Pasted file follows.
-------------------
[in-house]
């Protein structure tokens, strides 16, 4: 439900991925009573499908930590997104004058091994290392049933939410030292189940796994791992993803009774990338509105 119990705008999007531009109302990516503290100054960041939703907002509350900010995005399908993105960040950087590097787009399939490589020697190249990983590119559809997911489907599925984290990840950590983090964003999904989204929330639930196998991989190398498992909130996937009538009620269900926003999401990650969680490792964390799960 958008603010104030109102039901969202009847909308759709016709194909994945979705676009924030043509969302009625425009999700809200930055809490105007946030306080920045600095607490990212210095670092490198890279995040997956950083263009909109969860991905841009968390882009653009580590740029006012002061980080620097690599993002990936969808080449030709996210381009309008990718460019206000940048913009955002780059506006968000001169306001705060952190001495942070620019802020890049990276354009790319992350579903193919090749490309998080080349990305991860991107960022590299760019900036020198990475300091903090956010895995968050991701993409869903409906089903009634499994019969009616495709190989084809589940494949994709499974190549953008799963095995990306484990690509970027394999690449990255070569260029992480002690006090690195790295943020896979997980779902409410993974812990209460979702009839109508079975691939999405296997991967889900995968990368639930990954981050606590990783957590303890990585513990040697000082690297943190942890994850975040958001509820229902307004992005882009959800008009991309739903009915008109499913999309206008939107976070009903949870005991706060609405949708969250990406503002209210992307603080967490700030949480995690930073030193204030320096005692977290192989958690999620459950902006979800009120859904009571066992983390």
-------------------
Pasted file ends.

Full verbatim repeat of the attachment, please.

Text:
[in-house]
């Protein structure tokens, strides 16, 4: 439900991925009573499908930590997104004058091994290392049933939410030292189940796994791992993803009774990338509105 119990705008999007531009109302990516503290100054960041939703907002509350900010995005399908993105960040950087590097787009399939490589020697190249990983590119559809997911489907599925984290990840950590983090964003999904989204929330639930196998991989190398498992909130996937009538009620269900926003999401990650969680490792964390799960 958008603010104030109102039901969202009847909308759709016709194909994945979705676009924030043509969302009625425009999700809200930055809490105007946030306080920045600095607490990212210095670092490198890279995040997956950083263009909109969860991905841009968390882009653009580590740029006012002061980080620097690599993002990936969808080449030709996210381009309008990718460019206000940048913009955002780059506006968000001169306001705060952190001495942070620019802020890049990276354009790319992350579903193919090749490309998080080349990305991860991107960022590299760019900036020198990475300091903090956010895995968050991701993409869903409906089903009634499994019969009616495709190989084809589940494949994709499974190549953008799963095995990306484990690509970027394999690449990255070569260029992480002690006090690195790295943020896979997980779902409410993974812990209460979702009839109508079975691939999405296997991967889900995968990368639930990954981050606590990783957590303890990585513990040697000082690297943190942890994850975040958001509820229902307004992005882009959800008009991309739903009915008109499913999309206008939107976070009903949870005991706060609405949708969250990406503002209210992307603080967490700030949480995690930073030193204030320096005692977290192989958690999620459950902006979800009120859904009571066992983390």